AL: Your early description of the series describes the main cast as “cute, queer werewolves being friends.” How much does each character’s queerness factor into the story overall and why was that an important element to weave in for you?

KS: Along with the ethnic diversity of the cast, Space Goat was very upfront that they wanted the Moonlighters to feature LGBTQA characters. For me, queer kids finding each other is a thing that happens in the real world pretty naturally but we don’t get to see in comics nearly enough, so having my four leads be LGBTQA was very intentional.

Each of their orientations will be touched on down the line, whether openly talking about it or shown through growing romantic affection — crushes and romantic tension are coming in Moonlighters and it will be very cute. Thanks to the digital-first format and how much world building we’re setting up right away, it will take a couple issues to really get into those aspects of the characters, but it is coming.

In some ways the characters’ queerness isn’t part of the main plot, but Moonlighters’ world building did hinge on acceptance and normalization of queer people within the monster community. I don’t want to downplay comics where the queer character’s sexual orientation is part of the main conflict of the story – that kind of representation is important and those stories need to keep getting made. But I think it’s equally important to write stories where queer characters are out and largely accepted and just allowed to be.

AL: Magic is central to the story overall, with witches and werewolves and mediums aplenty. These kids aren’t your usual werewolves though… how did that evolve?

KS: A lot of traditional werewolf lore has the idea that being a werewolf is by default a curse. Being bitten means a cycle of suffer and there’s no relief for the person affected. For a book about queer college students of color aimed at an all-ages audience, I really didn’t want my werewolf story to be about them suffering with no hope. My aim instead was to create a world where the average young werewolf lives a pretty comfortable life as a lycanthrope. So I changed up the werewolf rules, because I could.

I’m pretty sure the last few months of protesters fighting to keep adequate health care in the real world was a big influence on this part of the world building because later issues discuss the monster community’s thriving health care system designed to keep werewolves safe and safer to others. While there are sometimes complications (and Renee faces some of those), there was something great about choosing to write a fantasy world where young people could get their health care needs met.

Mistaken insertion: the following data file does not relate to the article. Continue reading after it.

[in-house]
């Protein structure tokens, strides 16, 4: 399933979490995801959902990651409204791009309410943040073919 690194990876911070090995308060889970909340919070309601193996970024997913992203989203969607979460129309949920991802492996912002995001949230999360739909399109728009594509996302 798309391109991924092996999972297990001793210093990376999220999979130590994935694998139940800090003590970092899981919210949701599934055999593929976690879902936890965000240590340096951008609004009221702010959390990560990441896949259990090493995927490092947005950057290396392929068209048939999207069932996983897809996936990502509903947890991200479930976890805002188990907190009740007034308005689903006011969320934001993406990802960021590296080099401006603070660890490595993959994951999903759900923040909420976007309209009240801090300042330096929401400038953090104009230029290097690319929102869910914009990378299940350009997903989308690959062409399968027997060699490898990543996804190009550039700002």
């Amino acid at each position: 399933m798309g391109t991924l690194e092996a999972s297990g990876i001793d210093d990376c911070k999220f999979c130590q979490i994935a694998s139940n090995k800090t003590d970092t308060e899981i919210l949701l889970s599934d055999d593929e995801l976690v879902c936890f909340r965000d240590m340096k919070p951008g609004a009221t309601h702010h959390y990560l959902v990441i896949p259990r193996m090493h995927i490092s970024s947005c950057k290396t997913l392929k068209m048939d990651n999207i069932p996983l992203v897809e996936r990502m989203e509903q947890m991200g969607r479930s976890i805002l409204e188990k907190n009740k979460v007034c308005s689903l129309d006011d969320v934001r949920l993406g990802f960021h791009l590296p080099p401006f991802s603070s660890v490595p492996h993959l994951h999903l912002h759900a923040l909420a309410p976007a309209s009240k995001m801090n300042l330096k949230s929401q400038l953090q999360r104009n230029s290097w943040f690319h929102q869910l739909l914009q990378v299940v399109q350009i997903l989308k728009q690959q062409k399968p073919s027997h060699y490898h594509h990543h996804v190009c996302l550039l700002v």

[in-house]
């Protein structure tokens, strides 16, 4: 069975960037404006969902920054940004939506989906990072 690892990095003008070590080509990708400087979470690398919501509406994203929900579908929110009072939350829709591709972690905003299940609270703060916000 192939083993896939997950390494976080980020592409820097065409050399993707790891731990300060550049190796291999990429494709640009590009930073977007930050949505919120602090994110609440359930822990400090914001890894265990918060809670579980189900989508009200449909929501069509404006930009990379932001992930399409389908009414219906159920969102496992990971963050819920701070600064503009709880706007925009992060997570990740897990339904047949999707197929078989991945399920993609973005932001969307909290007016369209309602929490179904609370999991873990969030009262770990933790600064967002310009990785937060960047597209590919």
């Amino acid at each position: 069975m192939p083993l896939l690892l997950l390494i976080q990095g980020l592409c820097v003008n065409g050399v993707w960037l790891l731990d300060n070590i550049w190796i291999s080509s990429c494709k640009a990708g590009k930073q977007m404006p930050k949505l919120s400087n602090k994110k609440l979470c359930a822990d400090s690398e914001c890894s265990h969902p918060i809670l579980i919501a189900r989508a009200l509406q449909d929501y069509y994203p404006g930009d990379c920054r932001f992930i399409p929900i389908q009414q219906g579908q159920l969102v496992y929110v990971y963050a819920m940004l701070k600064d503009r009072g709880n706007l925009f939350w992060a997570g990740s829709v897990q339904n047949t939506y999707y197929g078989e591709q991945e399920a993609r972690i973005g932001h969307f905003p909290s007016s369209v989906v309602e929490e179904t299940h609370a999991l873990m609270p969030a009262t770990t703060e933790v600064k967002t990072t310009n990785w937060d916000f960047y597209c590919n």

AL: While Moonlighters is digital-first, your eventual print versions will be in a backpack format is designed specifically for kids to carry. Have there been any challenges with the physical size of the book or with the digital first nature for you as a writer?

KS: The formatting of the book is slightly different than a regular comic, which from a writing standpoint means I have to keep an eye on the number of panels per page. There’s also just less pages than for a standard comic issue, so from a plotting point of view I need to be very efficient on the project.

But it will all be worth it in the end, because the backpack format is a great idea! The end goal is to make a comic book kids can easily take to school and back without worrying about it getting folded or crumpled. Basically, making it as easy as possible for little kids to get into reading comics.

AL: How has it been keeping the all-ages audience in mind? What kind of reader are you looking to reach?

KS: Is it cheating to say I want all the readers? Ha ha.

But to be honest, I’m hoping Moonlighters finds a readership across a lot of age groups. Between Lumberjanes and Gotham Academy and The Unbeatable Squirrel Girl, there’s a growing segment of comics that are written for kids but appeal to a much larger audience. I’m in my 30s and I definitely wrote the kind of book I would want to read.

But when push comes to shove, I’m hoping to reach younger readers who want a fun, sometimes spooky, but definitely funny comic and who might need to know stories can be told about people like themselves.

Issue #1 of Moonlighters is available right now, digital first at Comixology!